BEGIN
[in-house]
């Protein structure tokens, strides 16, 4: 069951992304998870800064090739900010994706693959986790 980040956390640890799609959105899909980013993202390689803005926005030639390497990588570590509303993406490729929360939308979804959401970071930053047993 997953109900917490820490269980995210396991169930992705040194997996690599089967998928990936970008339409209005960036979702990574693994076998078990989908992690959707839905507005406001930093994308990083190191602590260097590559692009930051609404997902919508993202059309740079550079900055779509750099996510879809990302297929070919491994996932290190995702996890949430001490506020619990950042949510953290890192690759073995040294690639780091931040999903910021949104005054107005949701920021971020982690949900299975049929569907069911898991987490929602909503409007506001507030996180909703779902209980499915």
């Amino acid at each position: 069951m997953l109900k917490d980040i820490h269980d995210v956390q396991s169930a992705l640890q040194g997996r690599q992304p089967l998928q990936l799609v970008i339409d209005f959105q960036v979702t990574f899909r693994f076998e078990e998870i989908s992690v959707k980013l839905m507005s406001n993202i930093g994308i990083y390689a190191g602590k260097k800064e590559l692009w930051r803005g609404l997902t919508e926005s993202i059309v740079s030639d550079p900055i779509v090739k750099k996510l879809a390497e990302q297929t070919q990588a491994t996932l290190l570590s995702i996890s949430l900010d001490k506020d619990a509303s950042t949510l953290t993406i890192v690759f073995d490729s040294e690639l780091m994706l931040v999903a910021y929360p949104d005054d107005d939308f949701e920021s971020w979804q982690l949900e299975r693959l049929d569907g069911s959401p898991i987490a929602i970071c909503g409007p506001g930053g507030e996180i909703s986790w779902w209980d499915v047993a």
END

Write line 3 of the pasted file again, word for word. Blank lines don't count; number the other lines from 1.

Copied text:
């Amino acid at each position: 069951m997953l109900k917490d980040i820490h269980d995210v956390q396991s169930a992705l640890q040194g997996r690599q992304p089967l998928q990936l799609v970008i339409d209005f959105q960036v979702t990574f899909r693994f076998e078990e998870i989908s992690v959707k980013l839905m507005s406001n993202i930093g994308i990083y390689a190191g602590k260097k800064e590559l692009w930051r803005g609404l997902t919508e926005s993202i059309v740079s030639d550079p900055i779509v090739k750099k996510l879809a390497e990302q297929t070919q990588a491994t996932l290190l570590s995702i996890s949430l900010d001490k506020d619990a509303s950042t949510l953290t993406i890192v690759f073995d490729s040294e690639l780091m994706l931040v999903a910021y929360p949104d005054d107005d939308f949701e920021s971020w979804q982690l949900e299975r693959l049929d569907g069911s959401p898991i987490a929602i970071c909503g409007p506001g930053g507030e996180i909703s986790w779902w209980d499915v047993a």